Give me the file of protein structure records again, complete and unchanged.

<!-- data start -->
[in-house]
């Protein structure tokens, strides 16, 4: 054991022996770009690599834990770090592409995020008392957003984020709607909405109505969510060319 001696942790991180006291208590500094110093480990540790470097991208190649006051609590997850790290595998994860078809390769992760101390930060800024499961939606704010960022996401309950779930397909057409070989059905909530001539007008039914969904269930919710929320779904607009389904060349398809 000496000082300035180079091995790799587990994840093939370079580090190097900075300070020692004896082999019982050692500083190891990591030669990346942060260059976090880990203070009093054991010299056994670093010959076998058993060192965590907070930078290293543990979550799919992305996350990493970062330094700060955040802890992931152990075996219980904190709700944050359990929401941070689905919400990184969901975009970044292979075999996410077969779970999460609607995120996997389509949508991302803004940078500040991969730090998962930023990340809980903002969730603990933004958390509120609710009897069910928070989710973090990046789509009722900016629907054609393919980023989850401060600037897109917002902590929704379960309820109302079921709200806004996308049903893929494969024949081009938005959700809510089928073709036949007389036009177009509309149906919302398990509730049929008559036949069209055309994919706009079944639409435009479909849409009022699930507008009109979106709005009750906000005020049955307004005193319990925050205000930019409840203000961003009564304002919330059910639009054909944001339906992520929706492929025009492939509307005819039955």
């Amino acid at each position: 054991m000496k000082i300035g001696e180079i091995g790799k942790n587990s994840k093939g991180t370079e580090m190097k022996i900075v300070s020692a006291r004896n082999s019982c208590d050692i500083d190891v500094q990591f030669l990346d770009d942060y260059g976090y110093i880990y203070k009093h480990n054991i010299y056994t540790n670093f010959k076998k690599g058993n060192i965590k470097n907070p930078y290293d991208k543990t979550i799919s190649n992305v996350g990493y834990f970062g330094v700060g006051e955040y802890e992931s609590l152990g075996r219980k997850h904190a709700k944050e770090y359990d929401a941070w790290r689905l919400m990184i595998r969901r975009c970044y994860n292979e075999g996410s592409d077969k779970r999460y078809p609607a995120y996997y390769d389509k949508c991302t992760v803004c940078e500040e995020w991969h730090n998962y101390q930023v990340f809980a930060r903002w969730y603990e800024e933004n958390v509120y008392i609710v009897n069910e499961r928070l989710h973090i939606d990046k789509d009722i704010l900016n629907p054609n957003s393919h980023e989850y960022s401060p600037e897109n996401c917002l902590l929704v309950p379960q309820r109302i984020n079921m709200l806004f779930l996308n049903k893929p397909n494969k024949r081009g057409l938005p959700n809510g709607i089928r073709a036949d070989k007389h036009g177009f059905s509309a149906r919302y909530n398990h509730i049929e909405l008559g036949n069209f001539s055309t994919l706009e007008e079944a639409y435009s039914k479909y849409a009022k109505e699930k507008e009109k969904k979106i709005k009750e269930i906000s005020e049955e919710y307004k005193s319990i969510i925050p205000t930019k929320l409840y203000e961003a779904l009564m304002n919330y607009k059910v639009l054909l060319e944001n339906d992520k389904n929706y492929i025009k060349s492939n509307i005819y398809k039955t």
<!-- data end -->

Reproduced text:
[in-house]
């Protein structure tokens, strides 16, 4: 054991022996770009690599834990770090592409995020008392957003984020709607909405109505969510060319 001696942790991180006291208590500094110093480990540790470097991208190649006051609590997850790290595998994860078809390769992760101390930060800024499961939606704010960022996401309950779930397909057409070989059905909530001539007008039914969904269930919710929320779904607009389904060349398809 000496000082300035180079091995790799587990994840093939370079580090190097900075300070020692004896082999019982050692500083190891990591030669990346942060260059976090880990203070009093054991010299056994670093010959076998058993060192965590907070930078290293543990979550799919992305996350990493970062330094700060955040802890992931152990075996219980904190709700944050359990929401941070689905919400990184969901975009970044292979075999996410077969779970999460609607995120996997389509949508991302803004940078500040991969730090998962930023990340809980903002969730603990933004958390509120609710009897069910928070989710973090990046789509009722900016629907054609393919980023989850401060600037897109917002902590929704379960309820109302079921709200806004996308049903893929494969024949081009938005959700809510089928073709036949007389036009177009509309149906919302398990509730049929008559036949069209055309994919706009079944639409435009479909849409009022699930507008009109979106709005009750906000005020049955307004005193319990925050205000930019409840203000961003009564304002919330059910639009054909944001339906992520929706492929025009492939509307005819039955």
């Amino acid at each position: 054991m000496k000082i300035g001696e180079i091995g790799k942790n587990s994840k093939g991180t370079e580090m190097k022996i900075v300070s020692a006291r004896n082999s019982c208590d050692i500083d190891v500094q990591f030669l990346d770009d942060y260059g976090y110093i880990y203070k009093h480990n054991i010299y056994t540790n670093f010959k076998k690599g058993n060192i965590k470097n907070p930078y290293d991208k543990t979550i799919s190649n992305v996350g990493y834990f970062g330094v700060g006051e955040y802890e992931s609590l152990g075996r219980k997850h904190a709700k944050e770090y359990d929401a941070w790290r689905l919400m990184i595998r969901r975009c970044y994860n292979e075999g996410s592409d077969k779970r999460y078809p609607a995120y996997y390769d389509k949508c991302t992760v803004c940078e500040e995020w991969h730090n998962y101390q930023v990340f809980a930060r903002w969730y603990e800024e933004n958390v509120y008392i609710v009897n069910e499961r928070l989710h973090i939606d990046k789509d009722i704010l900016n629907p054609n957003s393919h980023e989850y960022s401060p600037e897109n996401c917002l902590l929704v309950p379960q309820r109302i984020n079921m709200l806004f779930l996308n049903k893929p397909n494969k024949r081009g057409l938005p959700n809510g709607i089928r073709a036949d070989k007389h036009g177009f059905s509309a149906r919302y909530n398990h509730i049929e909405l008559g036949n069209f001539s055309t994919l706009e007008e079944a639409y435009s039914k479909y849409a009022k109505e699930k507008e009109k969904k979106i709005k009750e269930i906000s005020e049955e919710y307004k005193s319990i969510i925050p205000t930019k929320l409840y203000e961003a779904l009564m304002n919330y607009k059910v639009l054909l060319e944001n339906d992520k389904n929706y492929i025009k060349s492939n509307i005819y398809k039955t």